LAKE MENDOCINO, Calif. - There may be a break in the month-long search for a missing fisherman in Mendocino County.
Vincent Soto, 40, drowned with his father in a boating accident on Lake Mendocino, north of Ukiah.
On Wednesday, a specialized robot may have detected his body at the lake bottom, but only after water releases from the Coyote Valley Dam were reduced dramatically.
For Soto's loved ones, a non-stop vigil at the lake may finally come to an end.
"They were inseparable, they worked together, they were best friends," said Daniel Garcia, describing his brother Vince, and Vince's dad, Carlos, 62.
On June 11, the two went fishing off an 18-foot boat, something they often did.
The family suspects Carlos suffered a heart attack or stroke, in the boat or in the water.
"We believe my brother who wasn't really a strong swimmer himself tried to save his dad and ended up drowning too," said Garcia.
The same day, the elder man's body was found near the drifting boat.
But in 18 days of searching over one month's time, an intense search has not turned up his son.
A few dozen loved ones are camped at the boat ramp at the southern end of the lake, determined to stay until Vincent is found.
Their campfire is kept lit around the clock, as a symbol of hope, and the light Vincent brought to their lives.
"We all gravitate here because we know he's here," said Garcia, "and we tell stories and support each other and laugh, we're mourning together as a family."
Wednesday's development came courtesy of the Marin County Sheriff's Department, which sent its dive team and deep water robot.
It is tethered to a boat, and equipped with lights, camera, and sonar.
"The sonar showed us an object on the lake floor that we want to explore further," Mendocino County Sheriff's Lt. Shannon Barney told KTVU.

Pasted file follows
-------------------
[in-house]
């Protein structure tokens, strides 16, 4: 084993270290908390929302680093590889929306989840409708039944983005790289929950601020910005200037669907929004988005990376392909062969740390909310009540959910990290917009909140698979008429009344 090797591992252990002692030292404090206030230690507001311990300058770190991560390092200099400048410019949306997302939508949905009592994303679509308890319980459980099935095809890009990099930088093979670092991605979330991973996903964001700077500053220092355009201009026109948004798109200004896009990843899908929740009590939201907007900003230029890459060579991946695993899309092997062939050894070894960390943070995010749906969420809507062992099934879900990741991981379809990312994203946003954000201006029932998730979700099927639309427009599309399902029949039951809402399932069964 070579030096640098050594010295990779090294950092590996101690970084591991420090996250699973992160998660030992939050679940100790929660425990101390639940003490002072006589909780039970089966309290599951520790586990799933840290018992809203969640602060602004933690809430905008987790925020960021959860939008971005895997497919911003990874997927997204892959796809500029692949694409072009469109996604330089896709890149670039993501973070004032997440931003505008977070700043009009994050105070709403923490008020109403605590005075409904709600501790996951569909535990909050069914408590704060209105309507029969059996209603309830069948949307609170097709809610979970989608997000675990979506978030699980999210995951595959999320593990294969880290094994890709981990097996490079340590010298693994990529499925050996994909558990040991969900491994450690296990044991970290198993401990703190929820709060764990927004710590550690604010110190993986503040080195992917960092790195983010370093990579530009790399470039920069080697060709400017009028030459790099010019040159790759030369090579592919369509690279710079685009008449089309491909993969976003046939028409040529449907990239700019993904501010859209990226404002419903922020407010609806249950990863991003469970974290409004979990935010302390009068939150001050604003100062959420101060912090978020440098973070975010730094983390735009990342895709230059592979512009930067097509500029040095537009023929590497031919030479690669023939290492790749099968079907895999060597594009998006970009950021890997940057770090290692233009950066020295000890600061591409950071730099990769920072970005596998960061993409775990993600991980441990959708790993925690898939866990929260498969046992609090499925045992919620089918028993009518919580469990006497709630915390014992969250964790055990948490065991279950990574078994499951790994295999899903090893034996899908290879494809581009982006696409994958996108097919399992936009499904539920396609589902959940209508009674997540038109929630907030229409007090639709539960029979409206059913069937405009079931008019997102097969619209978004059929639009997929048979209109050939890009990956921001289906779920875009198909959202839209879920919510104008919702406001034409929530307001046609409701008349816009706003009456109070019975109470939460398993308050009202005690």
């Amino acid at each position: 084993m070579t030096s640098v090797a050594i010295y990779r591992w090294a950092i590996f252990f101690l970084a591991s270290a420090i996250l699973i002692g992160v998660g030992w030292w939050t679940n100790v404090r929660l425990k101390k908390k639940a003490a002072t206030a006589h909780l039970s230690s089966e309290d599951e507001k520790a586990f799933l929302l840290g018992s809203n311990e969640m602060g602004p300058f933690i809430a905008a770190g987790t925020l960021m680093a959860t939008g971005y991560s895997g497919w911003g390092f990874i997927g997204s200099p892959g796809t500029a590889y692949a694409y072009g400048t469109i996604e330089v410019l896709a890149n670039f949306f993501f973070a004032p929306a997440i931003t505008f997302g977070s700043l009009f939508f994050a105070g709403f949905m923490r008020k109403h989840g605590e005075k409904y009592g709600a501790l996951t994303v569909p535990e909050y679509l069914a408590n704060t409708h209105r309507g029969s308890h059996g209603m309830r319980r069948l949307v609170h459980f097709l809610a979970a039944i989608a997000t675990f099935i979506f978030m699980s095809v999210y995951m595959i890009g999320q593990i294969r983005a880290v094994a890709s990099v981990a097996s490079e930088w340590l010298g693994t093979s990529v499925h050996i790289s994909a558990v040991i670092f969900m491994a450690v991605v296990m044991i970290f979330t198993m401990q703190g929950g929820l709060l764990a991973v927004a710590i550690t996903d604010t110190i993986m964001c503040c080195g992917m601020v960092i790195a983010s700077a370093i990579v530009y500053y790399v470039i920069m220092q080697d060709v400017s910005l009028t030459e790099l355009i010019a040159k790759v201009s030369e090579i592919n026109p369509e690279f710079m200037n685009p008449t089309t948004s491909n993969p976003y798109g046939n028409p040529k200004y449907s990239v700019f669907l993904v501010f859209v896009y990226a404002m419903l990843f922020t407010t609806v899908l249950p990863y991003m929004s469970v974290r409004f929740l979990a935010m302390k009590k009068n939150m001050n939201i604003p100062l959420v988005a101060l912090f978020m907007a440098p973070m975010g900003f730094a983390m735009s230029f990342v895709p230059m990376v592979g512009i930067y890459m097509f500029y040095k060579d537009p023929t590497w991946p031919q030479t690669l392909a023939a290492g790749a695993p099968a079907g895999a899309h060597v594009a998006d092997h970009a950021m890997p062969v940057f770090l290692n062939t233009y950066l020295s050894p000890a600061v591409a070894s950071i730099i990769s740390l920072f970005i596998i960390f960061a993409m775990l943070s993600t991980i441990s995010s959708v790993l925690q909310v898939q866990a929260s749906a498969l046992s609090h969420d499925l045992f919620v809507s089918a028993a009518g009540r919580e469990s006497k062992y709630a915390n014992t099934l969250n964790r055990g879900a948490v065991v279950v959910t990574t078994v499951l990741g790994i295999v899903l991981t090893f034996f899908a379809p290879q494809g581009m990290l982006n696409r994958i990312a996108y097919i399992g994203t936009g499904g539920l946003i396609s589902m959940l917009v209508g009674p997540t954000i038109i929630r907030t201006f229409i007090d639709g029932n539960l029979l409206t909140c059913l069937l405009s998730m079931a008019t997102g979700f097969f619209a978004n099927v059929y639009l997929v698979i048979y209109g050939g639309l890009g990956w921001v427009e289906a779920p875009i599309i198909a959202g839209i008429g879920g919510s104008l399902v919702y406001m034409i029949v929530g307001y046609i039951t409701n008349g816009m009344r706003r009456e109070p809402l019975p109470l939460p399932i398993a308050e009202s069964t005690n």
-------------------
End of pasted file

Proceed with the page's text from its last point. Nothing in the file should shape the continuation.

The object, 112 feet underwater at the base of the dam, could not be seen clearly because of underwater turbulence and silt.
But the challenging dive wouldn't have even been possible if not for an unusual partnership between government agencies and water managers.
They agreed to cut flows from the dam from a norm of 135 cubic feet per second to only 10 cfs so water would be calmer beneath the surface.
The gradual reduction over three days dropped the depth of the Russian River by a few feet, as it runs south to Healdsburg.
Such adjustments are rarely made, and usually only for maintenance.
Next, the agencies will be asked to shut the dam down completely so divers from the Los Angeles
Sheriff's Department can recover the object.
"Their team can dive to a depth of 200 feet," said Lt. Barney, "and our request will be that the dam go to a zero flow for a short time, a few hours, so we can get in and get it done."
Soto's grieving family feels certain the object at the bottom of the dam is his remains.
Heartbreaking as that is, they say will be relieved to lay him to rest- a man they describe as outgoing, loyal, and hard-working.
"It really is a blessing to see all these agencies work together to find my brother and bring my family some closure," said Garcia, gratefully.
Loved ones say the campfire they maintain won't go out until the inseparable father and son, are together again.
"Life is sacred as a whole, and his body is part of his life, and we want to honor that," said Garcia.
The family also expresses appreciation for the community and tribal support it has received, with volunteers helping search and donors bring food and firewood to the vigil.
Vince Soto is survived by his mother, seven siblings and a large extended family.